This week is my last at RH Reality Check, as I move onto a new full-time position with a major foundation.
It’s hard for me to put into words how much RH Reality Check has meant to me – professionally and personally – over the last four and a half years. A lot. When I started writing for the site, towards the end of 2006, I was working at a feminist health center and blogging on the side. I had too much to say and not enough outlets in which to say it all (my poor husband was getting a little bruised from being used as a sounding board over the years). I was responsible for leading the communication and outreach activities for the health center, and was inspired daily by my fellow staff-women, our clients, and the broader reproductive justice community. While I was busy raising my voice for reproductive rights in Seattle and Washington State, I started blogging to let off steam.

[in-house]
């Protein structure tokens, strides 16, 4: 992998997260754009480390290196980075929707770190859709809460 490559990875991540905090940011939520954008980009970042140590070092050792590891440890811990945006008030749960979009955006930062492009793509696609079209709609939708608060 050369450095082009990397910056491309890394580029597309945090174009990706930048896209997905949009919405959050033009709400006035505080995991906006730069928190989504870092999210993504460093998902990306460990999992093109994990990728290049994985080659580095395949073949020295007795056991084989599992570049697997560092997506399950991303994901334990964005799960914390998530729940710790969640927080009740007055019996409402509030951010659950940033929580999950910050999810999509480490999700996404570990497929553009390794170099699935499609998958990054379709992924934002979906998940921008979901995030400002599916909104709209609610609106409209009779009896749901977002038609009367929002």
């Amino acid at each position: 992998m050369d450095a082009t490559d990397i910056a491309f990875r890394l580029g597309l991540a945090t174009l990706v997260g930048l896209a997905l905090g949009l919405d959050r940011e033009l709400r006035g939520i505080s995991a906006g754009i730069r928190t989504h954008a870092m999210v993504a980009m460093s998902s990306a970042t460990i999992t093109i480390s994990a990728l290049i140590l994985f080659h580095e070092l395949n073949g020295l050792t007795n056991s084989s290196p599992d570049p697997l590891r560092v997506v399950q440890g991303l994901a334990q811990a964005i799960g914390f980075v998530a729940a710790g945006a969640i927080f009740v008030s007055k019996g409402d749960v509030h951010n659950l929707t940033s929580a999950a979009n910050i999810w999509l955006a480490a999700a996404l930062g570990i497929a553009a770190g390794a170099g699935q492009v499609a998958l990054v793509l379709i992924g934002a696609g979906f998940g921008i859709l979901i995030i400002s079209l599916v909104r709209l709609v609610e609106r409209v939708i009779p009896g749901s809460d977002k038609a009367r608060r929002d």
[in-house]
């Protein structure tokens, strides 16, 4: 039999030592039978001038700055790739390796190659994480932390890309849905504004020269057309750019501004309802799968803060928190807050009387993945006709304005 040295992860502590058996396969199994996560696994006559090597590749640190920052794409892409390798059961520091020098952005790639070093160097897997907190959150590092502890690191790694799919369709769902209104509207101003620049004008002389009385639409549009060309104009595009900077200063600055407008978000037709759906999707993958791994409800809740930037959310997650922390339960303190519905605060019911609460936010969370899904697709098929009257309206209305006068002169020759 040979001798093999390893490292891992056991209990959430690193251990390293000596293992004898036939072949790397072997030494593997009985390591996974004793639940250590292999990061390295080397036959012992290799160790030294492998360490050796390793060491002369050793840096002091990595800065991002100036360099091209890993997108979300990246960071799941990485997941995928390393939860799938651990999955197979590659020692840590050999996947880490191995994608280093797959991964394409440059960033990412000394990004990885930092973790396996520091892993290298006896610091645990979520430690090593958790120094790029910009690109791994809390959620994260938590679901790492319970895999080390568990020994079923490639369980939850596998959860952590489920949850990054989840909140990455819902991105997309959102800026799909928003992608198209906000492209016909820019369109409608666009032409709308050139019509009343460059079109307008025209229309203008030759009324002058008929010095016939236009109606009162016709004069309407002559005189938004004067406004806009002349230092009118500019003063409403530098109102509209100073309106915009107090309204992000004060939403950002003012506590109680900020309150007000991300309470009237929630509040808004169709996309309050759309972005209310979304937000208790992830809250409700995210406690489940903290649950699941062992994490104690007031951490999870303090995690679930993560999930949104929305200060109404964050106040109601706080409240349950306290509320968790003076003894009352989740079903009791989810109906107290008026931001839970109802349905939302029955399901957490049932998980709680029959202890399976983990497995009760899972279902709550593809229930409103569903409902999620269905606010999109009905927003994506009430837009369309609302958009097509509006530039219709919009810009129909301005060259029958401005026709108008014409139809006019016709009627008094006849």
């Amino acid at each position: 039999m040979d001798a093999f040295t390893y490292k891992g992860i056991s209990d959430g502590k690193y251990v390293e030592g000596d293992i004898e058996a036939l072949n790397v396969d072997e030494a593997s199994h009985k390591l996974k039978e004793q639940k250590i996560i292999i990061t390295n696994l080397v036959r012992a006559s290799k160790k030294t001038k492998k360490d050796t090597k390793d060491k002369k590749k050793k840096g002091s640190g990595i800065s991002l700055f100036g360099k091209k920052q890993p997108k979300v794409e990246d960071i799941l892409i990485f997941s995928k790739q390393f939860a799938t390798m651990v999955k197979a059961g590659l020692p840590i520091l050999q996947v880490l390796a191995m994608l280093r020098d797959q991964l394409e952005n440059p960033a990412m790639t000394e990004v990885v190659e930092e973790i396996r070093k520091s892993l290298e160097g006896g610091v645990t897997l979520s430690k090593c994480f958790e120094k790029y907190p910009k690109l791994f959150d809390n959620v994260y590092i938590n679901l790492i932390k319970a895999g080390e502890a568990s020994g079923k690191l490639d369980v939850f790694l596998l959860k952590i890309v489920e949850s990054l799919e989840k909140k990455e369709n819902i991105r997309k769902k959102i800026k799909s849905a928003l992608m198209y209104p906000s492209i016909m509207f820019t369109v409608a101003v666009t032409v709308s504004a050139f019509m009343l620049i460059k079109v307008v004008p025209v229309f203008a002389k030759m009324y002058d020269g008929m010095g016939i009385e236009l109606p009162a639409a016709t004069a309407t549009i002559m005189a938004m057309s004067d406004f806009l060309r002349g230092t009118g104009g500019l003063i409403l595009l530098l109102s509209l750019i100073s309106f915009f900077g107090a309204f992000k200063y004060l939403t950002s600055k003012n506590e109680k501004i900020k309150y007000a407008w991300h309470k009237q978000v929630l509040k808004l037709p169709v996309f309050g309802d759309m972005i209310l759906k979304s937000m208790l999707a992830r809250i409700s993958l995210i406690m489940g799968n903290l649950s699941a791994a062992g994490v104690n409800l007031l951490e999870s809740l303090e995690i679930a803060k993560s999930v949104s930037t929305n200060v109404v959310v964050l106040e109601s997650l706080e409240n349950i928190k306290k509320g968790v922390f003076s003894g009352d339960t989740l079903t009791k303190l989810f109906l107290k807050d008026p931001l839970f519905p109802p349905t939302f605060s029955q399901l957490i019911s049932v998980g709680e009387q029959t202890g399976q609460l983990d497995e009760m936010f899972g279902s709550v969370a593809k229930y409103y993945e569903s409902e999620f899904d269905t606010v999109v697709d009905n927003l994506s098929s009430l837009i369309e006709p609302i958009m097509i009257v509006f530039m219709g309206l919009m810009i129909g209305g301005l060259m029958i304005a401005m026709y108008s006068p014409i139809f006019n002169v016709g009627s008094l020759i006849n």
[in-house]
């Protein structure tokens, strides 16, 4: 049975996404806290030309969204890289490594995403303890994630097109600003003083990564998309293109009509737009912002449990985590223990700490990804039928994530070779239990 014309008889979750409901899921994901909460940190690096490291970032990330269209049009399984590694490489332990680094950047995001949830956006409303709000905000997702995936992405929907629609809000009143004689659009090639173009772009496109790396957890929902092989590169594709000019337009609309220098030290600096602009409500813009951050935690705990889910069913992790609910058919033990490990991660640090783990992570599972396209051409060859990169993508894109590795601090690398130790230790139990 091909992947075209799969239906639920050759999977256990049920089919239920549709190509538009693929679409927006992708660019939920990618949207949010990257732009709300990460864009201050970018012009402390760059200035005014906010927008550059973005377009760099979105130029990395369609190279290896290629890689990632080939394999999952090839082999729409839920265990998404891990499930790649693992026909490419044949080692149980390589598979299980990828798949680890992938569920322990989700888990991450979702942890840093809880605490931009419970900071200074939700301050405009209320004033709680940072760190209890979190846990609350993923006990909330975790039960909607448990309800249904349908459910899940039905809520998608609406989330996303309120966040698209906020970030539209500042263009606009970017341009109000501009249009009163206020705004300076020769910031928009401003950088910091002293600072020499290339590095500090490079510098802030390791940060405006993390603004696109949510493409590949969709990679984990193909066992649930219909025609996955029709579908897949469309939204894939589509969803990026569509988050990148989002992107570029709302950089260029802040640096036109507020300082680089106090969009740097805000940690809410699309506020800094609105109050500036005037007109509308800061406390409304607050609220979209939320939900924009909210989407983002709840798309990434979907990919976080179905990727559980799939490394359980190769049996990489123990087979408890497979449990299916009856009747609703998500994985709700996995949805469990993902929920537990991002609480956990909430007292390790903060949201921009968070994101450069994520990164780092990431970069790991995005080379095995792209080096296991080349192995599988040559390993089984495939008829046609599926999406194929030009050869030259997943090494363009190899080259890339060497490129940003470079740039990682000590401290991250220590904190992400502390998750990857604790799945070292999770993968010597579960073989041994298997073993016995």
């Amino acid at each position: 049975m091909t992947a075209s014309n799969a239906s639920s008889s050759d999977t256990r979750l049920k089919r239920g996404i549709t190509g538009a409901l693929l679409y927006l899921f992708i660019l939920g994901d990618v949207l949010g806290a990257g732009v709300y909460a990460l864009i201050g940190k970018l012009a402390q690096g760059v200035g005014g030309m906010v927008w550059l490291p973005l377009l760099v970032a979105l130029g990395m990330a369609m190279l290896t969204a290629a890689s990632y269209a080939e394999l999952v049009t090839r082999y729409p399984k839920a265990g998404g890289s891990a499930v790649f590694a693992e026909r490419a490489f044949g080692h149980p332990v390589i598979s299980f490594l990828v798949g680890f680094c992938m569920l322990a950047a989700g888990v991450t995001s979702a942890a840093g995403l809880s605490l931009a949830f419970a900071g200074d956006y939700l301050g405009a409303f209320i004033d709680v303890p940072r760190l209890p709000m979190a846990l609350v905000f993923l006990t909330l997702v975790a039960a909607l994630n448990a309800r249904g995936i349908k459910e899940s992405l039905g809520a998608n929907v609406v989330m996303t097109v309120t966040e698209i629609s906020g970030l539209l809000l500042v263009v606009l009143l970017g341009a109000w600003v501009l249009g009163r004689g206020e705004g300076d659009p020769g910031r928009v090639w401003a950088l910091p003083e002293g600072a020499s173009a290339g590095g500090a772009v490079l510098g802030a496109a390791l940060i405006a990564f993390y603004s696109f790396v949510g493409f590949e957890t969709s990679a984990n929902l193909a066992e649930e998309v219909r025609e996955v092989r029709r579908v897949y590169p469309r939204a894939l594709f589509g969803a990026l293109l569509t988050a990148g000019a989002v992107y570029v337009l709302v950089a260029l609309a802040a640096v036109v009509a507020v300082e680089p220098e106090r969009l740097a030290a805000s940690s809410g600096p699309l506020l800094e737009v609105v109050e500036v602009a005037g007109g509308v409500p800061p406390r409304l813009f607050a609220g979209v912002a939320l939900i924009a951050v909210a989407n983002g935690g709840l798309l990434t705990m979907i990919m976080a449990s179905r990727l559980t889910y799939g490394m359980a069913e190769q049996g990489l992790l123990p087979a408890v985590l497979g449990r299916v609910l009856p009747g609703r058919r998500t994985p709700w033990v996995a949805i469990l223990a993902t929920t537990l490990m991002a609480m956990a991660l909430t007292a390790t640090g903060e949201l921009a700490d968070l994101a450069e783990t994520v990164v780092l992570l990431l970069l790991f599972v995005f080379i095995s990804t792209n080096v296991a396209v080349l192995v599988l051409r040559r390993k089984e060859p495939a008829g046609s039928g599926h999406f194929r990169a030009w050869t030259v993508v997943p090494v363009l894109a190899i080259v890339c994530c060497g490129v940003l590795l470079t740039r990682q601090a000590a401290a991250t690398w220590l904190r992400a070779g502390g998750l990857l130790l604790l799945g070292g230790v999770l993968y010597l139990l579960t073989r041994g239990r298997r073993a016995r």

Soon, I discovered a world of feminist-minded, strong-voiced, spirited women blogging about the same issues – Feministing, Amanda Marcotte, Angry Black Bitch, Echidne, and others. I knew we were all part of the same community even without knowing each other; I felt connected in a way I never knew was possible, via the internet. It was soon after that, as I was putting together a screening for Penny Lane’s amazing film, The Abortion Diaries, and an accompanying speak-out for a group of women who had contributed to a booklet my communication team put together called “I Had An Abortion” that I discovered a blog called RH Reality Check. I remember landing on RH Reality Check’s homepage and wondering who was behind this dynamic site which deemed reproductive rights and health critical enough to devote an entire web publication to?
I discovered that the founders were, in fact, David Harwood and Ellen Marshall – both unmatched health advocates, and possibly the most amazing force-of-nature couple I’ve ever met. I am in debt to them for their willingness to open the door to a born-and-bred New Yorker transplanted to the outer edges of this vast country, Seattle, working from home with two young children at my side. It was Scott Swenson, Editor-in-Chief and Founding Editor, and Tyler LePard, Associate Editor, however, who brought me on first as a Staff Writer, then as an Associate Editor full-time.